Yeah, but what about the REALLY cool stuff?

It’s where all this mobile travel stuff has the potential to go next that clearly gets Schreve more animated (not that he is lukewarm about the current developments), especially when it is easy to see that TripAdvisor is finally living up to its name, rather than just being a platform for people to leave hotel reviews.

Mobile connectivity is “revolutionising” the consumer’s experience of a trip, Schreve says. He, like many others, believes devices now allow consumers to interact with brands, one another and obtain the information that they really need when they are actually in a destination (roaming costs notwithstanding).

That’s, well, a bit obvious – but when you’re a brand such as TripAdvisor, which already plays such an influential role at the early part of the “travel cycle”, what can it do to lend a helping hand to consumers beyond what it does already.

Providing maps, reviews and details about hotels, restaurants and things to do is really “only scratching the surface” of what mobile travel should be about, Schreve argues.

Allowing consumers to book some of the services they would discover only when actually in a destination is an important part of this opportunity, one of the reasons why TripAdvisor bought restaurant reservation service La Fourchette in May this year.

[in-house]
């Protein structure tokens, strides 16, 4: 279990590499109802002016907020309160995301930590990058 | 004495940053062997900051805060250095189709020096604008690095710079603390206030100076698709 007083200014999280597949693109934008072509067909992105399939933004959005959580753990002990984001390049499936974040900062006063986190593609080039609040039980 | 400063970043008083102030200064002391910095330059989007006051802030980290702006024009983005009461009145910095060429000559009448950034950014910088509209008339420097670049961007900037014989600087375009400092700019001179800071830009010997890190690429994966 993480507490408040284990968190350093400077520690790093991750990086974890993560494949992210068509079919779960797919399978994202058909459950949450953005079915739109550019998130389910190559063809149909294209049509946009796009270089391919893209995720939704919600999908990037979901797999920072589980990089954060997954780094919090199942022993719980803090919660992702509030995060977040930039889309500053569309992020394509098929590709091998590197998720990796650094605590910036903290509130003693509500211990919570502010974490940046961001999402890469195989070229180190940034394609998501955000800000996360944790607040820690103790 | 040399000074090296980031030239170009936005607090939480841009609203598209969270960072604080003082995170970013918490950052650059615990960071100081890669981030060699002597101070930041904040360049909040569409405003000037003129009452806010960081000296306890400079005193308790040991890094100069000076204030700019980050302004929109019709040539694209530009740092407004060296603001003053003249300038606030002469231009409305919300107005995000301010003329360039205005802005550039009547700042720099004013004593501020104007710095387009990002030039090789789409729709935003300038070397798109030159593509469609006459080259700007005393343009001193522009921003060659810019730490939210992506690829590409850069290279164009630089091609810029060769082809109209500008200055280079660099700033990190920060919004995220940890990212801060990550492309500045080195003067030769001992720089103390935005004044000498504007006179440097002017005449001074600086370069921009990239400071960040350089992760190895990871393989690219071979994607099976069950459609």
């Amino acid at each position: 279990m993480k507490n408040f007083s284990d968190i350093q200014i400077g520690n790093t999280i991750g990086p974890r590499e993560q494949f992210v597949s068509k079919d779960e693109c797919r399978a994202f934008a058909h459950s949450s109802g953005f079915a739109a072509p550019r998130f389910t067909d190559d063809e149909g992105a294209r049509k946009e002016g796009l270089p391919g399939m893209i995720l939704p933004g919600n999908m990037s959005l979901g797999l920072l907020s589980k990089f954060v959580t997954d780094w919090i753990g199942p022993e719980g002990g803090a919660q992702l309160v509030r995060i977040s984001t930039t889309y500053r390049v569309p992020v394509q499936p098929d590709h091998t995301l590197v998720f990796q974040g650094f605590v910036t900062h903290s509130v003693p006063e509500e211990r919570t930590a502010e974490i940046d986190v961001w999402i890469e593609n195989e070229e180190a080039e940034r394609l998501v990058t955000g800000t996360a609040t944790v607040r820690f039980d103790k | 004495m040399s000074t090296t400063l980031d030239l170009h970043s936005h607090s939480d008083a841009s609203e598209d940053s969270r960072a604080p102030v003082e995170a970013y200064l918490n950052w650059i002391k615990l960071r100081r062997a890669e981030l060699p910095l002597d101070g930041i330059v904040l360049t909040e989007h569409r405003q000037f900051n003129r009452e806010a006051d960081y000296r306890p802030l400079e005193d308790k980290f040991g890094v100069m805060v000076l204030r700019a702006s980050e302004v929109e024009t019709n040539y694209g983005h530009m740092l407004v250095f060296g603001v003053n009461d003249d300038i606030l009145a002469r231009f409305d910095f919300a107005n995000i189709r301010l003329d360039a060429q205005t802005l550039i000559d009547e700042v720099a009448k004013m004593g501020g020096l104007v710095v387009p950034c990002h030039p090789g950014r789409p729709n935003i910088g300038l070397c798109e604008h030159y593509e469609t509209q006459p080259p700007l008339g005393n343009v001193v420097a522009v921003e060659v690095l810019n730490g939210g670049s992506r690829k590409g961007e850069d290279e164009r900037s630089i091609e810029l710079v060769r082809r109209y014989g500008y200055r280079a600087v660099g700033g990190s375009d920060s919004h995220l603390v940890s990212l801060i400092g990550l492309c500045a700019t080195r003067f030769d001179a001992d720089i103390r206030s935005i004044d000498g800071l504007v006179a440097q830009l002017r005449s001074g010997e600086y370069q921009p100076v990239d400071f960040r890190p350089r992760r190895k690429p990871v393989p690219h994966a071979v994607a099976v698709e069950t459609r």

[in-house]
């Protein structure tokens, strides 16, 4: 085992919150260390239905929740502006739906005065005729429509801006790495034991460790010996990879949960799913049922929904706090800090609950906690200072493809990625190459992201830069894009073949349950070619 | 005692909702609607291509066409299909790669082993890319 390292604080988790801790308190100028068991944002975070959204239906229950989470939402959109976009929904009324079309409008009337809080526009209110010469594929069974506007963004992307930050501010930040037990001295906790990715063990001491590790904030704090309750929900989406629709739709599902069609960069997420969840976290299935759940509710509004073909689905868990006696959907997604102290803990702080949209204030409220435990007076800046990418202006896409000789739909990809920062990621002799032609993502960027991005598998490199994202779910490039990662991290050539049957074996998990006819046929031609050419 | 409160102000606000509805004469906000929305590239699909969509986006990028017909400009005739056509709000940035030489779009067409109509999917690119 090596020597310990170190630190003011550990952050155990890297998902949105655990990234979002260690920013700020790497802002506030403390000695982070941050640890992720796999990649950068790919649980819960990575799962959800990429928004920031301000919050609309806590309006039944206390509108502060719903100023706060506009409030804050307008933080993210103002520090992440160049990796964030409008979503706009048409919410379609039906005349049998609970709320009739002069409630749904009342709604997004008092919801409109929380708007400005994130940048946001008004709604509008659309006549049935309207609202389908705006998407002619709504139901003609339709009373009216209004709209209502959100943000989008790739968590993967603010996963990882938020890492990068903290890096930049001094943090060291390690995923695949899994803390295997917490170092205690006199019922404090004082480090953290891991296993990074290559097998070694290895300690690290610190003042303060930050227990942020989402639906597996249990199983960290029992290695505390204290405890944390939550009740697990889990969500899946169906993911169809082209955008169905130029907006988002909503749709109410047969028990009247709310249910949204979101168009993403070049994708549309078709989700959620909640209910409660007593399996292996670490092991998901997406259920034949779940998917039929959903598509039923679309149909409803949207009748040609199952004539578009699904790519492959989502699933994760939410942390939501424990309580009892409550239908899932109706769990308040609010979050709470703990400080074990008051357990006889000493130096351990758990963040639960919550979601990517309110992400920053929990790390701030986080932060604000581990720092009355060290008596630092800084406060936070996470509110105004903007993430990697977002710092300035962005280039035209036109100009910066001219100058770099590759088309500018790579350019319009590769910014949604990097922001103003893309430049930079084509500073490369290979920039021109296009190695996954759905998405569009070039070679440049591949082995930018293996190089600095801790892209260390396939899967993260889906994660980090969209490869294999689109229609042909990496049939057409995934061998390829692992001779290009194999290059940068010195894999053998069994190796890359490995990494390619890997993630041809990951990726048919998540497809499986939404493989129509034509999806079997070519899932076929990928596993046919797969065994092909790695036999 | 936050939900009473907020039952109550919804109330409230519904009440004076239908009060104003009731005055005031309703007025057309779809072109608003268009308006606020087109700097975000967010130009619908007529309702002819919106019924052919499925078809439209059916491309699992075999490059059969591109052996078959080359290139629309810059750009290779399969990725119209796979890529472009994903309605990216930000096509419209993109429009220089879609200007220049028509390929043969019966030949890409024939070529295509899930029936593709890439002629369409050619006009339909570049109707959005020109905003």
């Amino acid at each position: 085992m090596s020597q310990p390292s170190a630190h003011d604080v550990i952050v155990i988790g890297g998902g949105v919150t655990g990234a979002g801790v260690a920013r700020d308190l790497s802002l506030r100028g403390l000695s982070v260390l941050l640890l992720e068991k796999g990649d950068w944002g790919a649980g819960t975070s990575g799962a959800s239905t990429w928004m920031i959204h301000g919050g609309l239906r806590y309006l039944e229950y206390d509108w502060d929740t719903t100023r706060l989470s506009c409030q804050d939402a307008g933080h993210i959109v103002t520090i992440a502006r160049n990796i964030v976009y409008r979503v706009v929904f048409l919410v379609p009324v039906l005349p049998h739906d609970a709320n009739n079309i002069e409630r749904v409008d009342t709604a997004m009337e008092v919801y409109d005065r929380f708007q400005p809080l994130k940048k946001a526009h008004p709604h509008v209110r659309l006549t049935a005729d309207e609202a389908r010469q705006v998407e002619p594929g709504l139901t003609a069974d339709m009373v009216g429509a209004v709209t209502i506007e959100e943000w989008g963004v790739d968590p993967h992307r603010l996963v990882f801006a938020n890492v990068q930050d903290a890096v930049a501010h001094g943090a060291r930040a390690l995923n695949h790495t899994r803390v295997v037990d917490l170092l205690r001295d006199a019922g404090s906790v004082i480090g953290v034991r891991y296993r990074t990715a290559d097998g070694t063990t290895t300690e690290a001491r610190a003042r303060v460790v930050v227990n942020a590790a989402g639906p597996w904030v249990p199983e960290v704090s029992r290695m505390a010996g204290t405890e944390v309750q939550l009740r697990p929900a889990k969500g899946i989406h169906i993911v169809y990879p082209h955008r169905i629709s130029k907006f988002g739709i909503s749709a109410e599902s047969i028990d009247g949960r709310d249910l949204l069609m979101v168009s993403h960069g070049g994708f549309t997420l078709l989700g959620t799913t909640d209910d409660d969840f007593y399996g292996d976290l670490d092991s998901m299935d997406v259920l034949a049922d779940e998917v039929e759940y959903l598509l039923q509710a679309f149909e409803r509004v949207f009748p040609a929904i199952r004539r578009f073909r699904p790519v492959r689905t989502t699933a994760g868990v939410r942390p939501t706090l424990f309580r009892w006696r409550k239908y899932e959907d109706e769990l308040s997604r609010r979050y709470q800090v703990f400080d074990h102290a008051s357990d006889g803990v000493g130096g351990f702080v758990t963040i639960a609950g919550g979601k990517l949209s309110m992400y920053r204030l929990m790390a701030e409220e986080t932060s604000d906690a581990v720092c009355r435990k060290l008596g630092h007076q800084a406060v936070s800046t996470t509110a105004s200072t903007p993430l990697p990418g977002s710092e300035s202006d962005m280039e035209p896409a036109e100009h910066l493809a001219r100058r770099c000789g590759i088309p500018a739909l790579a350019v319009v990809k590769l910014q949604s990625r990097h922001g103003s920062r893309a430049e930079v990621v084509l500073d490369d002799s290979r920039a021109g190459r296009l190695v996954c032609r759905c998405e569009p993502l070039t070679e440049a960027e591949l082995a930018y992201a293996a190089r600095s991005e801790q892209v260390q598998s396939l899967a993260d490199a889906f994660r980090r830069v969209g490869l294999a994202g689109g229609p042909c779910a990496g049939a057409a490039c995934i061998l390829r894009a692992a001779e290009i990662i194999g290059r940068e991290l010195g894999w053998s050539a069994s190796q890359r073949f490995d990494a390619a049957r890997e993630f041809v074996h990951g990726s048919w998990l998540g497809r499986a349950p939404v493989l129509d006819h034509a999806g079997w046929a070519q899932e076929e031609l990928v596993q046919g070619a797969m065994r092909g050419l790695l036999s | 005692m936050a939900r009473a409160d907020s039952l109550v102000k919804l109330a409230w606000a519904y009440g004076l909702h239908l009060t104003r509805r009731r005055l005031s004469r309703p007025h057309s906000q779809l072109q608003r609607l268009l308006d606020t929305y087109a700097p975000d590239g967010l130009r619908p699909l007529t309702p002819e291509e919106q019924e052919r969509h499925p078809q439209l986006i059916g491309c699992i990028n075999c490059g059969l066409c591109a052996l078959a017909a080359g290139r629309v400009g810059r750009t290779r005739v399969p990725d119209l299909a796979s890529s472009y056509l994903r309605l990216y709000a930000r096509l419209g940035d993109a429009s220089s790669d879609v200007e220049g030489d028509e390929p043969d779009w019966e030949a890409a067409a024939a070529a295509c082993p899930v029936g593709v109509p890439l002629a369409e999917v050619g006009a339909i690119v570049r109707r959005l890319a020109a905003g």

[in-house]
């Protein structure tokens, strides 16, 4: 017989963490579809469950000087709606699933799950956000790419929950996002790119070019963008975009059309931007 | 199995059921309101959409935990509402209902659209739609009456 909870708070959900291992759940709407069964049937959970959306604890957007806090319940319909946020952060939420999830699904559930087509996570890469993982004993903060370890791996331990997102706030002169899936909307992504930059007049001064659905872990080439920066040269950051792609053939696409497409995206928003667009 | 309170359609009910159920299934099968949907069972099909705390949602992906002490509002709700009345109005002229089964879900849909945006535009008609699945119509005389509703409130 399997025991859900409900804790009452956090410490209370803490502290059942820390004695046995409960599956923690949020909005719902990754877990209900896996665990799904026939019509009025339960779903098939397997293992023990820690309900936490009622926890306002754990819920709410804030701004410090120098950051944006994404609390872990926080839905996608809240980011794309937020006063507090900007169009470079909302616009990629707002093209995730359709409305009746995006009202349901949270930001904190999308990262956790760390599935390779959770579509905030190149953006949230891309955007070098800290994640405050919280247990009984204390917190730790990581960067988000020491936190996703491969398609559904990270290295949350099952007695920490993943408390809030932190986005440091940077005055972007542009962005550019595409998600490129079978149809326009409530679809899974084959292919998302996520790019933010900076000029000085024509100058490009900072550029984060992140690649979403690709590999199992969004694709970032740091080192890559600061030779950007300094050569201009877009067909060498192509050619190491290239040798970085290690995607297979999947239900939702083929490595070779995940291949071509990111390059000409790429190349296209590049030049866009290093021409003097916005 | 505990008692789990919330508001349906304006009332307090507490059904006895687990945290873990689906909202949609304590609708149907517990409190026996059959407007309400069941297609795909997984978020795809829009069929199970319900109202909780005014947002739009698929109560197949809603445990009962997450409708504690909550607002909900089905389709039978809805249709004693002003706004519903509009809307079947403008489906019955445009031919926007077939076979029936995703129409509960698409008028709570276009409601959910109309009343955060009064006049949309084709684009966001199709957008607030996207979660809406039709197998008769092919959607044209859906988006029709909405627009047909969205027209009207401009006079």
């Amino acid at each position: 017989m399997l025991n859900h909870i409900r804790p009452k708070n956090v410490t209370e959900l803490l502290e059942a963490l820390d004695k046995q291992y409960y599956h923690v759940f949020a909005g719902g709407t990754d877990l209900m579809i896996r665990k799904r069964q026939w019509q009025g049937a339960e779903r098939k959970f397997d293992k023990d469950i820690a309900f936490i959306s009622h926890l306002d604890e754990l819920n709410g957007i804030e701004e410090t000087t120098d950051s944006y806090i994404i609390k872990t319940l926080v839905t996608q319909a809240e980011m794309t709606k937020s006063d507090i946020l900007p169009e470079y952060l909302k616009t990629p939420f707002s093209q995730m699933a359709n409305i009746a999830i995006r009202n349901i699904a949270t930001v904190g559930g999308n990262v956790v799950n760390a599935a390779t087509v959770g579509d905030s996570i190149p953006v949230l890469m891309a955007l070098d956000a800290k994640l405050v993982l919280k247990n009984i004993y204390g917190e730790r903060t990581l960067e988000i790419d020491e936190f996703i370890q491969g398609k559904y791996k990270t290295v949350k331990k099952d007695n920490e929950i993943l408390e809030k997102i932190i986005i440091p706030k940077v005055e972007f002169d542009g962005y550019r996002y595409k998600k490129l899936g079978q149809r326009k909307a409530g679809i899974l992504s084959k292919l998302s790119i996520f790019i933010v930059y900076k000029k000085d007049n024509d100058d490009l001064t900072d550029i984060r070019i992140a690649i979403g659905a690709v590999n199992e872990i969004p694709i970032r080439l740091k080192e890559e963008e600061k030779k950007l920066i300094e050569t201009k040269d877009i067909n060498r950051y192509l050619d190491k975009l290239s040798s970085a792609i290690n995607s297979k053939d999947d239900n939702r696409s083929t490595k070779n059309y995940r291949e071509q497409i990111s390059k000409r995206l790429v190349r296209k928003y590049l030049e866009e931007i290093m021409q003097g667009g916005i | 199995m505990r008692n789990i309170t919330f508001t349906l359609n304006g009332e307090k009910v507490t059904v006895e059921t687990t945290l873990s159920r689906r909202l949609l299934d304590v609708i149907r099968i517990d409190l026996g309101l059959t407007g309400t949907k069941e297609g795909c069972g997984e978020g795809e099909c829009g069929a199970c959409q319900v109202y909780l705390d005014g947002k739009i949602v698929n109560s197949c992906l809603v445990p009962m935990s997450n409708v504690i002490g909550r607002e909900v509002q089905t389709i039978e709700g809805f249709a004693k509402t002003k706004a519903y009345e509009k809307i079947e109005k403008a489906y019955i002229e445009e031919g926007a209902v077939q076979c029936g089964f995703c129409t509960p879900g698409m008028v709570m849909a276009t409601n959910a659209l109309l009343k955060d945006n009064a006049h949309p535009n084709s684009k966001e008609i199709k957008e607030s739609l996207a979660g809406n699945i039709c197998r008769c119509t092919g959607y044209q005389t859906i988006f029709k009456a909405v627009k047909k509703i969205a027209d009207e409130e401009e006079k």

How activities might enter that world of booking in-destination through TripAdvisor is unclear at moment (Schreve will only say the company is “happy” with its existing arrangements with third party booking partners such as Expedia, Viator and GetYourGuide), but there is clearly an opportunity there to go down the same route as either its hotel booking tool or something more fundamental (build or buy).

The picture above of the now-axed augmented reality feature on its iPad hints at one of the more interesting elements to the in-destination guide of the future.

TripAdvisor sits on an “enormous amount of data”, Schreve says, meaning that it has the potential to do a lot more with the reviews, factual points of reference about a city and the tourist-related services being used by travellers.